That morning, I hopped on a train to Oświęcim (Oz-vee-chiym). A small, typically unimpressive Polish town. Several old, ugly, and hopefully derelict buildings dot every corner, and people are walking about the market. Doing their shopping on a Monday like any other. Yet, this small town comes with a big story; it was once the home of the largest of all the concentration camps belonging to Germany.

The camp is split into two parts which you can visit. Following a friend I made on the train (a light-hearted, chatty Australian filmmaker), I first went to Auschwitz I, which consisted of the original camp (and is now the main museum), and then Birkenau (Auschwitz II) which was the extermination camp, opened later in order to ease congestion at the main camp.

I spent all day there, yet still, I cannot describe to you fully the profound effect this place had on me. It was not just the knowledge that, over a million people were murdered there, oh, no. What really got to me was the fact that... the buildings were pretty... orderly, cute red-brick structures, a lush green lawn, people hanging around talking, laughing, taking photos, buying postcards*.... who would ever believe, who would ever imagine - had it not been written on plaques everywhere - that such atrocities were committed there? That less than a hundred years ago, all kinds of actual human beings, real men, women, and children, lived and breathed and squirmed and died there, the ground, this lush green grass that you walk upon, is probably still drinking their blood!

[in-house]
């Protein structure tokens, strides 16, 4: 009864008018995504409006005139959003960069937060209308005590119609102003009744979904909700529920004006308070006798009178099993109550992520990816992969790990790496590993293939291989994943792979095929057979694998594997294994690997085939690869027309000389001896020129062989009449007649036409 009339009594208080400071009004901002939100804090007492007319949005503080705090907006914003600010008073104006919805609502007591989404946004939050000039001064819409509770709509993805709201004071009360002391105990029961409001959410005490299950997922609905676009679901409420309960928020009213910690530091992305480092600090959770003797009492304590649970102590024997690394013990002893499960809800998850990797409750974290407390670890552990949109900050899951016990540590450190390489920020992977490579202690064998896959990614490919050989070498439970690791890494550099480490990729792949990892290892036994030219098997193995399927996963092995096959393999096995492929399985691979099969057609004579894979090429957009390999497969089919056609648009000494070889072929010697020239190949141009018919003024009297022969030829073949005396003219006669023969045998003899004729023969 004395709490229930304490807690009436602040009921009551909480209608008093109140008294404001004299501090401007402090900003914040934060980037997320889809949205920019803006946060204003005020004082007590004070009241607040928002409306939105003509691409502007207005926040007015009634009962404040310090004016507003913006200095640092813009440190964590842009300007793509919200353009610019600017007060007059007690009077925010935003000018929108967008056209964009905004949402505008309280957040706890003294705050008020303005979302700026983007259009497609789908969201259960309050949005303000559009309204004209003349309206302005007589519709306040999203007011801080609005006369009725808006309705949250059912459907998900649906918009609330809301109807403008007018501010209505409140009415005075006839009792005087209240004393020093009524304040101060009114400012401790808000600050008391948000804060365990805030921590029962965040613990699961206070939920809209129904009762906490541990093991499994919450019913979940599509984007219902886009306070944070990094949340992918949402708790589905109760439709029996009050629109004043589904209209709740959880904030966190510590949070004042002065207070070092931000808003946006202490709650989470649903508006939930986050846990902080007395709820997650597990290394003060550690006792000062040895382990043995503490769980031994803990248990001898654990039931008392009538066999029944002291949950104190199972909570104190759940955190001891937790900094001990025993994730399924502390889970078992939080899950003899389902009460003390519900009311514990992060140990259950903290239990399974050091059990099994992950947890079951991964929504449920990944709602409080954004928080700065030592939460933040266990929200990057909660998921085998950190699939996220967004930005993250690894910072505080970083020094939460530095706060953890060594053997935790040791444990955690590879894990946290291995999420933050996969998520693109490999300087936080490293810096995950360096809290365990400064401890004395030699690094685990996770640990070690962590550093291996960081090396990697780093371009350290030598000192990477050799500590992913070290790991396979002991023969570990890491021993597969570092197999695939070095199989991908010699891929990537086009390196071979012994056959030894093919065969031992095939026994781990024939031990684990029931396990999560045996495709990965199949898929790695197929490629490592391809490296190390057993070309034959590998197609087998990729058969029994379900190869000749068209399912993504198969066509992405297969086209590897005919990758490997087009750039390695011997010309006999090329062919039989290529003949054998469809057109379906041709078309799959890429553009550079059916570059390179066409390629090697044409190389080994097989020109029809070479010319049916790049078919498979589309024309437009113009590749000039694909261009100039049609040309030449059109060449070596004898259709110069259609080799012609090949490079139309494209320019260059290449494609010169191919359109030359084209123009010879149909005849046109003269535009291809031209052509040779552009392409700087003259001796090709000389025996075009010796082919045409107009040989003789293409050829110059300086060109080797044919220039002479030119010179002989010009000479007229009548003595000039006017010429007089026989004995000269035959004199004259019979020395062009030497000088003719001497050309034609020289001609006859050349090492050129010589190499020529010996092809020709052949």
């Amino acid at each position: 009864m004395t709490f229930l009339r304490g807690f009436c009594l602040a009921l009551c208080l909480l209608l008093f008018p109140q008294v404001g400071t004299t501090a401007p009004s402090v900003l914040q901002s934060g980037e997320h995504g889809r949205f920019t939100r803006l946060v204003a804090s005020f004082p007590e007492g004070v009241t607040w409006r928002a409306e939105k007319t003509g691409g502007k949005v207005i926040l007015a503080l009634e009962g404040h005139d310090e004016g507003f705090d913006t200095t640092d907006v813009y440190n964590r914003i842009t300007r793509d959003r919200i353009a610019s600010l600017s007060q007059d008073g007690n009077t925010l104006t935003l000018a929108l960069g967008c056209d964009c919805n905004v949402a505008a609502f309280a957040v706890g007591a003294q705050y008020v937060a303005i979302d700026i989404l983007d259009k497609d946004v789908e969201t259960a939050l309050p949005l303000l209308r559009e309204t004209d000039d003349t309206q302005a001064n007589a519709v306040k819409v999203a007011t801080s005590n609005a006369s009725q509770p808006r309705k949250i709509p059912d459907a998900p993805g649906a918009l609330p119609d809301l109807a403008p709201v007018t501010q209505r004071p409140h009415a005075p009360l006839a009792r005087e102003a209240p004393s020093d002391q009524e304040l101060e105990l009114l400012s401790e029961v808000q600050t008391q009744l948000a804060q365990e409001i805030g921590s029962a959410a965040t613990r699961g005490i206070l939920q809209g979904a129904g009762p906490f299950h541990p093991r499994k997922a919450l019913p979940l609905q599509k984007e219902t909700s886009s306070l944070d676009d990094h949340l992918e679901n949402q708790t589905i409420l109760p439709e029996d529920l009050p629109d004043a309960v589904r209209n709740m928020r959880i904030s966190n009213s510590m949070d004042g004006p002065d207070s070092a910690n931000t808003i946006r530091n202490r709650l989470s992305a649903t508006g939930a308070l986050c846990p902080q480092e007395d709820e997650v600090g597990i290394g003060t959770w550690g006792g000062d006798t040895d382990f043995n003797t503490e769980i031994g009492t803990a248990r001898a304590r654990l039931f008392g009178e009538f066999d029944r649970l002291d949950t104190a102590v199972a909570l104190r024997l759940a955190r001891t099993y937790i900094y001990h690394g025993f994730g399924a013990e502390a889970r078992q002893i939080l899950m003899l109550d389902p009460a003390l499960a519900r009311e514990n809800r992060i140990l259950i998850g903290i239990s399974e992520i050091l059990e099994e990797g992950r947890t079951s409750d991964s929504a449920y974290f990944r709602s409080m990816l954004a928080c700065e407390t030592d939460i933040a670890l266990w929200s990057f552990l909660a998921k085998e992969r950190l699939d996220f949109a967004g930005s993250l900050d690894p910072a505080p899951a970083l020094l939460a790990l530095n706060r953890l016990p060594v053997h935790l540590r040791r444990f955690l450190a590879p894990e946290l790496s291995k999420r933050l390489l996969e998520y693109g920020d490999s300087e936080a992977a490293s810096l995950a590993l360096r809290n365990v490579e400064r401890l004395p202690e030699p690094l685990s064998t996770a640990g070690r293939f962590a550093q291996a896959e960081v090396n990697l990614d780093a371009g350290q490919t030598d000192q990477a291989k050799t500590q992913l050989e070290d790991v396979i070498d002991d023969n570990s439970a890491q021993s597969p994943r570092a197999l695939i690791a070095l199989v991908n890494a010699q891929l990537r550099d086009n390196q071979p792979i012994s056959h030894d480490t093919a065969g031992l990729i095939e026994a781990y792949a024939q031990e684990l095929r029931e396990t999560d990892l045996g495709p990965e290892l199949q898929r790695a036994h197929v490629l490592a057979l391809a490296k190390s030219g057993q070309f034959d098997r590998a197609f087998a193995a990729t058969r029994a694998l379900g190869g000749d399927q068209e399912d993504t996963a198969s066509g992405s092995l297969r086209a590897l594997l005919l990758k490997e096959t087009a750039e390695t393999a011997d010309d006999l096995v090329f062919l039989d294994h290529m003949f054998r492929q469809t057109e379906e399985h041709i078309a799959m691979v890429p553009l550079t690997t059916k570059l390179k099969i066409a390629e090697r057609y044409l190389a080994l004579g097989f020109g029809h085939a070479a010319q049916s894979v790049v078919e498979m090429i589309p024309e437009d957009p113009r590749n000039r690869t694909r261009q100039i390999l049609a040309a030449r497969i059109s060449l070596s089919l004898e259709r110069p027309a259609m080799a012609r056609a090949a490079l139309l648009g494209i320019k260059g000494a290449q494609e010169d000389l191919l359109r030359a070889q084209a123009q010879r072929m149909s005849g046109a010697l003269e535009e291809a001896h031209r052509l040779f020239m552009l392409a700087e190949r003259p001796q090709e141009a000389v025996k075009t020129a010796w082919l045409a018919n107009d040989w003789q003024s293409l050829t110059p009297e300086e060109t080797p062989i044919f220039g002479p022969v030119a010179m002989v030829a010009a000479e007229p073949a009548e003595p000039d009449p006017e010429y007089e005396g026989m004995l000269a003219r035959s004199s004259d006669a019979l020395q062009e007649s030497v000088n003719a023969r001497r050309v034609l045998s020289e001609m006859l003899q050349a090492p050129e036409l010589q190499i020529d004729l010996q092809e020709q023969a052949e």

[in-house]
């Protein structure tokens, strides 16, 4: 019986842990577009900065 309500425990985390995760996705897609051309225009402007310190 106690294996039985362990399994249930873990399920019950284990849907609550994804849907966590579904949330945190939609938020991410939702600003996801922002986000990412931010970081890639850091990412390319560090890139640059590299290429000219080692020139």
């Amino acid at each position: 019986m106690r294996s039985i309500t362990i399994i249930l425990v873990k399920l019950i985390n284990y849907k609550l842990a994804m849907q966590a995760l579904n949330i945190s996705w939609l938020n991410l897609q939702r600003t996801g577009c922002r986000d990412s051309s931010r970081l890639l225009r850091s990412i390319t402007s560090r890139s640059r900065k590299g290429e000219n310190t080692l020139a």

I pictured men lining up, the scarlet walls spattered with shards of skull and bits of brain as the bullets entered their heads, how the women watching from behind the bars must have screamed, like their souls were being ripped out from their bodies, I imagined children starving slowly to their deaths, their skin sticking to their bones, to the insides of their cheeks as though they were trying to imitate a fish sucking in water. But no games of pretend for these children, Hell was their reality. Where the morning greeted you with not warm blankets and mummy´s kisses, but with the saltiness of tears and the warmth of flowing blood.
(*Yes, buying postcards. You can now send your mother a picture saying 'Ich war hier!' with the wrought-iron words "ARBEIT MACHT FREI" in the background.)